At a press conference Monday, University of California Regents Chairman Gerald L. Parsky responded to an audit released yesterday of general UC compensation practices, promising that the University will abide by set policies.

The audit, compiled by PricewaterhouseCoopers, details many instances in which UC regulations were not followed with regard to compensation and, furthermore, it stated that Regent approval was not sought in many of those cases. Examples include certain instances of granting automobile allowances and life and travel insurance without appropriate approval.

“In addition to the [audit’s] recommendations, the Regents have underway a consideration of a reorganization plan for the Office of the President to ensure that business management practices, not just academic performance, [are under its] jurisdiction,” Parsky said.

Along with better public disclosure, the audit recommends streamlining the process in order to document compensation, improving and increasing surveillance of policy compliance and more closely monitoring payroll data.

In a statement released Monday, April 17, UC President Robert C. Dynes suggested appointing an interim systemwide Public Information Practices Coordinator whose responsibility it would be to respond to all requests for public records.

After the audit was presented to the Regents at UCLA yesterday, Parsky acknowledged the University’s previous misconduct in violating compensation regulations.

“If [the Regents] can’t defend all compensation paid, then [they] shouldn’t be providing compensation,” Parksy said. “However, this presentation was not intended in any way to pass judgment in any way on anything that was done, other than to recognize that certain things were not in compliance with policy.”

Parsky outlined what may happen the next time a violation occurs.

“The consequences fall into several categories,” Parsky said. “One consequence for failing to comply [with regulations] will be to change policy so that voluntary compliance won’t be the framework for the future. There also [may be] consequences in terms of what individuals will need to be approved for purposes of policy in the future.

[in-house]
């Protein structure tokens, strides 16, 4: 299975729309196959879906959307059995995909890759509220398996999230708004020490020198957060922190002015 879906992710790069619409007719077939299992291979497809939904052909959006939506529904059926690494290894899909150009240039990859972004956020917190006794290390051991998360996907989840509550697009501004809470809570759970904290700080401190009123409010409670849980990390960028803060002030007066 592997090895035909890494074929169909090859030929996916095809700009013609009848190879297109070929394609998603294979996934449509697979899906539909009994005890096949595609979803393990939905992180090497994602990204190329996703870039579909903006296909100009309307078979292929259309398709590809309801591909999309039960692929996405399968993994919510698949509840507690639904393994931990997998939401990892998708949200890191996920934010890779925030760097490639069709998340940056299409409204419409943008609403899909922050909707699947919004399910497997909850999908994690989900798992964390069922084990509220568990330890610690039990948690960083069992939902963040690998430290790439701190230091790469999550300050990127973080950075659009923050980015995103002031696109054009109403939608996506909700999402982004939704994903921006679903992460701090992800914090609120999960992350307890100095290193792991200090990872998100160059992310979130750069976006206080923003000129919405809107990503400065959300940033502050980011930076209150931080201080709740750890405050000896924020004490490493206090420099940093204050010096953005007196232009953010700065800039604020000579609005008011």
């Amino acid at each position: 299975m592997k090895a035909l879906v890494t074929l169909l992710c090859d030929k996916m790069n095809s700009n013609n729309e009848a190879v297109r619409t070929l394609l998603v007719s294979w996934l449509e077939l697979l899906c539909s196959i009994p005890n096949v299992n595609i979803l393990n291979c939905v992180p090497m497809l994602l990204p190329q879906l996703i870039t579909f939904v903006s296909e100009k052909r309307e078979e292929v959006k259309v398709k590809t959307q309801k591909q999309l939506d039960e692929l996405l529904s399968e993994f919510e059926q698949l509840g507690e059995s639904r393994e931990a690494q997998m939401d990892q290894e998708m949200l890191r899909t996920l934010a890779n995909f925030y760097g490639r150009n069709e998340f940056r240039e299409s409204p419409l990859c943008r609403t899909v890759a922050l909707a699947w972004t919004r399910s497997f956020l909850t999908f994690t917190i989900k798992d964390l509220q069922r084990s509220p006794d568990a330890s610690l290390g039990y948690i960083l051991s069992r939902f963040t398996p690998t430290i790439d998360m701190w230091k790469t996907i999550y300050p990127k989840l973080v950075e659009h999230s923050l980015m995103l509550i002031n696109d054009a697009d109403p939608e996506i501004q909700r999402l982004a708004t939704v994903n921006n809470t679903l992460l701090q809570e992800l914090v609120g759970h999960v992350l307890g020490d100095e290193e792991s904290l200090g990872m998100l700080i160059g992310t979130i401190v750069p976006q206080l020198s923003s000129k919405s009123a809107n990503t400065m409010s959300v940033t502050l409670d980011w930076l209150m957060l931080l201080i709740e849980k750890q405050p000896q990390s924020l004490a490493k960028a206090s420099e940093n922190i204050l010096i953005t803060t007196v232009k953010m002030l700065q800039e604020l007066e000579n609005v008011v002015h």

Parsky also said that the Regents would ask for Dynes’ input. “With respect to disciplinary action, we want to hear and have asked that the president come forth [at the] May Regents meeting and offer his explanation, and if he believes there [should be] consequences, we will decide whether or not disciplinary consequences will be appropriate.”

During the press conference, Parsky emphasized the University’s need to maintain academic superiority while undergoing the reform process.

“The primary focus of the University is academic quality; we need to show that we care about the business management side of it, too,” Parsky said. “But we need to make sure we don’t lose sight of [this] primary goal.”

In last week’s statement, Dynes also said he would begin a series of actions to reform eight problematic areas of UC structure, including revamping information systems, such as payroll data, to start a “modern, comprehensive, integrated human resources information system” that would allow data to be examined and analyzed quickly in accordance with standards of public accountability.

Referencing the recent findings of the Task Force on UC Compensation, Accountability, and Transparency, Dynes said last week that he wants to work with the Regents to “create a standardized reporting form for use by the Regents and for releasing [compensation-related decisions] to the public,” and increase transparency by creating an “easily searchable and accessible” website. He also said he wants to implement an internal tracking system to ensure the University is meeting requirements for compensation reporting.

“I have heard the Task Force loud and clear: Major change is required, and we need to begin implementing that change immediately,” Dynes said in the statement.

According to Dynes’ statement, UC’s current Senior Vice President Bruce B. Darling will now serve as the administration’s “official liaison” to the Regents regarding compensation matters, and the University will now fund and implement mandatory ethics training for all UC employees, “which will include communications about existing whistleblower programs and anti-retaliation policies.”

However, Dynes did not specify where the money for these ethics training courses would come from, nor did he specify when they would commence or what content would be presented in them.

“These [reforms] represent just the beginning of a long process for the University of California to improve its compensation policies and practices,” Dynes said. “As the task force stated so clearly and well, the challenges laid out in its report will require several years to complete. But the time to start is now.”

Parsky echoed Dynes’ concern for public accountability.

“All of the elements about compensation should have been brought forward, should have been available to the public,” Parsky said.